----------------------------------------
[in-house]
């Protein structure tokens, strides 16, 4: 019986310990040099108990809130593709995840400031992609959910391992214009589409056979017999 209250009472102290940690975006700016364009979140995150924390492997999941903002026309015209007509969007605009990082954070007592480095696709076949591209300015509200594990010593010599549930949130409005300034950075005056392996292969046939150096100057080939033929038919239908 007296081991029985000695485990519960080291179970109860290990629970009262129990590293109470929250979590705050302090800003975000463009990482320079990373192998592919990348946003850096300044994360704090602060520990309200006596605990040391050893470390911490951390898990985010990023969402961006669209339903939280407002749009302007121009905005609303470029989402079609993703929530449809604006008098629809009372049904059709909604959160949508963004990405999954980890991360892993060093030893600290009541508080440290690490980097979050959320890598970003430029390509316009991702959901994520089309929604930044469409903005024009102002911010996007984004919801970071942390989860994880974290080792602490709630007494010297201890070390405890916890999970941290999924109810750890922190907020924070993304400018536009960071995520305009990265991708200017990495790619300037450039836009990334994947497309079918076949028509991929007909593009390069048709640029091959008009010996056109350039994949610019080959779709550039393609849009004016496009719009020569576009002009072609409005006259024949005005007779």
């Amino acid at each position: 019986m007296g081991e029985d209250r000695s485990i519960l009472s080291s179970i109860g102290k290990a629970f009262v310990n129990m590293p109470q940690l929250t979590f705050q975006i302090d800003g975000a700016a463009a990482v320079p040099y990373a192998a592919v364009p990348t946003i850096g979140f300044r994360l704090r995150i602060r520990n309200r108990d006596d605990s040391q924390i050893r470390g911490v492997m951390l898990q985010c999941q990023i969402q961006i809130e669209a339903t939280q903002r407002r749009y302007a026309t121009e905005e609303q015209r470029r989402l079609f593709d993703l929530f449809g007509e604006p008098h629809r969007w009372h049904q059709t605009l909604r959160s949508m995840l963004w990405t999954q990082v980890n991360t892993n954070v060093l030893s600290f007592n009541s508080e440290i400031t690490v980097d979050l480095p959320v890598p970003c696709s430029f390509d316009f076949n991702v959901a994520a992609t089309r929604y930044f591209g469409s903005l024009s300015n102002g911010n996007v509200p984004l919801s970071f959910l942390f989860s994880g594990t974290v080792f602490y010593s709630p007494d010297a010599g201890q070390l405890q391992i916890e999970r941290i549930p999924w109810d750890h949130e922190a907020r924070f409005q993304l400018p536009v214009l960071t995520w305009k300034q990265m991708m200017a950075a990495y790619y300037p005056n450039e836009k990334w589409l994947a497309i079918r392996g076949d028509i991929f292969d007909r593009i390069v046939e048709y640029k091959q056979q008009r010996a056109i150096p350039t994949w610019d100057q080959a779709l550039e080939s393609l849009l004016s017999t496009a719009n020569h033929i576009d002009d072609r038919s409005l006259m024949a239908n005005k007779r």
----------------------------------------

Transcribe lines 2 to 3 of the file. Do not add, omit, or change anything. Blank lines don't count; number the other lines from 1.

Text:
């Protein structure tokens, strides 16, 4: 019986310990040099108990809130593709995840400031992609959910391992214009589409056979017999 209250009472102290940690975006700016364009979140995150924390492997999941903002026309015209007509969007605009990082954070007592480095696709076949591209300015509200594990010593010599549930949130409005300034950075005056392996292969046939150096100057080939033929038919239908 007296081991029985000695485990519960080291179970109860290990629970009262129990590293109470929250979590705050302090800003975000463009990482320079990373192998592919990348946003850096300044994360704090602060520990309200006596605990040391050893470390911490951390898990985010990023969402961006669209339903939280407002749009302007121009905005609303470029989402079609993703929530449809604006008098629809009372049904059709909604959160949508963004990405999954980890991360892993060093030893600290009541508080440290690490980097979050959320890598970003430029390509316009991702959901994520089309929604930044469409903005024009102002911010996007984004919801970071942390989860994880974290080792602490709630007494010297201890070390405890916890999970941290999924109810750890922190907020924070993304400018536009960071995520305009990265991708200017990495790619300037450039836009990334994947497309079918076949028509991929007909593009390069048709640029091959008009010996056109350039994949610019080959779709550039393609849009004016496009719009020569576009002009072609409005006259024949005005007779």
């Amino acid at each position: 019986m007296g081991e029985d209250r000695s485990i519960l009472s080291s179970i109860g102290k290990a629970f009262v310990n129990m590293p109470q940690l929250t979590f705050q975006i302090d800003g975000a700016a463009a990482v320079p040099y990373a192998a592919v364009p990348t946003i850096g979140f300044r994360l704090r995150i602060r520990n309200r108990d006596d605990s040391q924390i050893r470390g911490v492997m951390l898990q985010c999941q990023i969402q961006i809130e669209a339903t939280q903002r407002r749009y302007a026309t121009e905005e609303q015209r470029r989402l079609f593709d993703l929530f449809g007509e604006p008098h629809r969007w009372h049904q059709t605009l909604r959160s949508m995840l963004w990405t999954q990082v980890n991360t892993n954070v060093l030893s600290f007592n009541s508080e440290i400031t690490v980097d979050l480095p959320v890598p970003c696709s430029f390509d316009f076949n991702v959901a994520a992609t089309r929604y930044f591209g469409s903005l024009s300015n102002g911010n996007v509200p984004l919801s970071f959910l942390f989860s994880g594990t974290v080792f602490y010593s709630p007494d010297a010599g201890q070390l405890q391992i916890e999970r941290i549930p999924w109810d750890h949130e922190a907020r924070f409005q993304l400018p536009v214009l960071t995520w305009k300034q990265m991708m200017a950075a990495y790619y300037p005056n450039e836009k990334w589409l994947a497309i079918r392996g076949d028509i991929f292969d007909r593009i390069v046939e048709y640029k091959q056979q008009r010996a056109i150096p350039t994949w610019d100057q080959a779709l550039e080939s393609l849009l004016s017999t496009a719009n020569h033929i576009d002009d072609r038919s409005l006259m024949a239908n005005k007779r």